Chandigarh: Punjab Chief Minister Amarinder Singh, in a bizarre statement, said if stubble burning was responsible for Delhi’s pollution then Chandigarh’s air should have been as polluted. The development comes at a time when the national capital is fighting against ‘very poor’ air quality since many days.

“We have westerly winds most of the year and if stubble burning was responsible for Delhi’s pollution then Chandigarh’s air should have been as polluted,” he reportedly said on Friday. Notably, stubble burning in neighbouring Punjab and Haryana is one of the major causes for poor air quality in Delhi.

Earlier, the Chief Minister had expressed his inability to put a stop to stubble burning without proper compensation to the farmers for the same. Speaking to India Today, he had reportedly said that the ‘farmers cannot afford to buy machines or fuel to uproot the paddy straws from the fields’.

On Friday, Delhi’s air quality deteriorated and oscillated between ‘poor’ and ‘very poor’ categories after a brief respite. Meanwhile, the National Green Tribunal (NGT) directed the Agriculture Ministry and Punjab, Haryana, Uttar Pradesh and Delhi to periodically review steps taken to stop stubble burning incidents.

Government body SAFAR said fire counts from stubble burning increased in past 24 hours which might contribute 8-10 per cent to the pollution in Delhi. “The pollution level is likely to deteriorate further by Saturday but will remain in very poor category. Although wind speed is better (higher) but holding capacity is also high due to moisture which is unfavourable,” the SAFAR said in a report.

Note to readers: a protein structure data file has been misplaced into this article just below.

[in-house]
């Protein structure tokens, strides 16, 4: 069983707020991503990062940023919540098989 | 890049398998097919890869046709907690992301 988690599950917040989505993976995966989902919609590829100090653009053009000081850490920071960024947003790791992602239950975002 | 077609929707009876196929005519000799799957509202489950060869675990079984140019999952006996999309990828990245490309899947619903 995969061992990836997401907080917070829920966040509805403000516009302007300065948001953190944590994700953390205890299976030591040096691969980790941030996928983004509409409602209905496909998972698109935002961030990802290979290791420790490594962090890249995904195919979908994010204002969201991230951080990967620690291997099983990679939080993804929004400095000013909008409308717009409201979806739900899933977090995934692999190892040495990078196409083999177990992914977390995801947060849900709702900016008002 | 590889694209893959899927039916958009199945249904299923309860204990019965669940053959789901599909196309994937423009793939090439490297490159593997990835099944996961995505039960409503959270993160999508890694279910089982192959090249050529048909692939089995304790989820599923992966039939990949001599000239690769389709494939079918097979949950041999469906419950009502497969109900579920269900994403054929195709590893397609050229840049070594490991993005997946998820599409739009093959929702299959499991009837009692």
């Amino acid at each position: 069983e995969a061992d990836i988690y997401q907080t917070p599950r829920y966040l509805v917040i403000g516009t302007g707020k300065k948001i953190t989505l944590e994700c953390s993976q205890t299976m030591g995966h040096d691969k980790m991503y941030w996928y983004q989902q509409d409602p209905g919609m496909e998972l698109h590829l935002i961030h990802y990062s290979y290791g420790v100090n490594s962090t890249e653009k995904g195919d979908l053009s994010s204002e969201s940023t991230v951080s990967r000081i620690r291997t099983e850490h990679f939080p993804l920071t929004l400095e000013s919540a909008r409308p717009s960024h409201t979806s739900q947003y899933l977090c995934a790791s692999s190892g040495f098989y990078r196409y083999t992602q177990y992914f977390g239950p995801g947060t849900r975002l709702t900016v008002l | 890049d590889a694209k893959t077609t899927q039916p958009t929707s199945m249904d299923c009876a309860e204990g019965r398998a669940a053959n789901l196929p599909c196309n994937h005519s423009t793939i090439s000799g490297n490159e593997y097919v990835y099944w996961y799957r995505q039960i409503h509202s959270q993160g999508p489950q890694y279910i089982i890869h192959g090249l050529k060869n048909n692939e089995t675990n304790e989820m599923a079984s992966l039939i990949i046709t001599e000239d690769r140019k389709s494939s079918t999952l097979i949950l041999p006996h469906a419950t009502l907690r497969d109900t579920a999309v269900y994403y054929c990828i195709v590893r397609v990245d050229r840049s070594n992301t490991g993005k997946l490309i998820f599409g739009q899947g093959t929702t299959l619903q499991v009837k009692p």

The Supreme Court-appointed EPCA chairperson Bhure Lal said more cases of stubble burning in the neighbouring states were recorded this time as compared to last year despite a strict enforcement of the ban. He stressed on the need to bring a change in the mentality of people so that they look at the alternatives to this practice.

Delhi’s air quality showed significant improvement in recent days after rain washed away the pollutants.

The EPCA chairman, in a letter to the CPCB recently, had recommended implementation of either the odd-even scheme or a complete ban on non-CNG private vehicles if the air pollution level in Delhi increased again.

The NGT directed the Agriculture Ministry and the chief secretaries of Punjab, Haryana, Uttar Pradesh and Delhi to periodically review steps taken to stop crop burning incidents.

A bench headed by NGT Chairperson Justice Adarsh Kumar Goel said there was a need to adopt a multi-method approach through in situ and ex situ management of crop residue to minimise stubble burning incidents.

The green panel directed the states to compile data on instances of stubble burning “appropriately through revenue records” and asked the Centre to “disburse funds well in time” so that they can be utilised by the states.

It directed the Agriculture Ministry to furnish a status report to this tribunal on or before April 30, 2019 and said it would consider it on May 9.

(With inputs from PTI)